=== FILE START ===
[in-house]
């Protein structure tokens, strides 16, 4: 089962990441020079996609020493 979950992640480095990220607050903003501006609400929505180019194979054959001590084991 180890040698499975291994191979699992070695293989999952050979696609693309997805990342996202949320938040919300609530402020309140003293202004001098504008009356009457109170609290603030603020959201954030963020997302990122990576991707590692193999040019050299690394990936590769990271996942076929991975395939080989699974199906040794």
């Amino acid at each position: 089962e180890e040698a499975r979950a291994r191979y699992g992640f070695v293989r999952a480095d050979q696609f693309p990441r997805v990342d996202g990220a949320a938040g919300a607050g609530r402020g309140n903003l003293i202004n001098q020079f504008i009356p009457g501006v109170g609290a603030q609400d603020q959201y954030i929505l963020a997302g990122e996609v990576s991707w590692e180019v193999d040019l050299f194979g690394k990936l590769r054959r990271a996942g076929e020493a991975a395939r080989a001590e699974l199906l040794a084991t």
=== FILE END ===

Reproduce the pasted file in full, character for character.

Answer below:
[in-house]
């Protein structure tokens, strides 16, 4: 089962990441020079996609020493 979950992640480095990220607050903003501006609400929505180019194979054959001590084991 180890040698499975291994191979699992070695293989999952050979696609693309997805990342996202949320938040919300609530402020309140003293202004001098504008009356009457109170609290603030603020959201954030963020997302990122990576991707590692193999040019050299690394990936590769990271996942076929991975395939080989699974199906040794």
């Amino acid at each position: 089962e180890e040698a499975r979950a291994r191979y699992g992640f070695v293989r999952a480095d050979q696609f693309p990441r997805v990342d996202g990220a949320a938040g919300a607050g609530r402020g309140n903003l003293i202004n001098q020079f504008i009356p009457g501006v109170g609290a603030q609400d603020q959201y954030i929505l963020a997302g990122e996609v990576s991707w590692e180019v193999d040019l050299f194979g690394k990936l590769r054959r990271a996942g076929e020493a991975a395939r080989a001590e699974l199906l040794a084991t």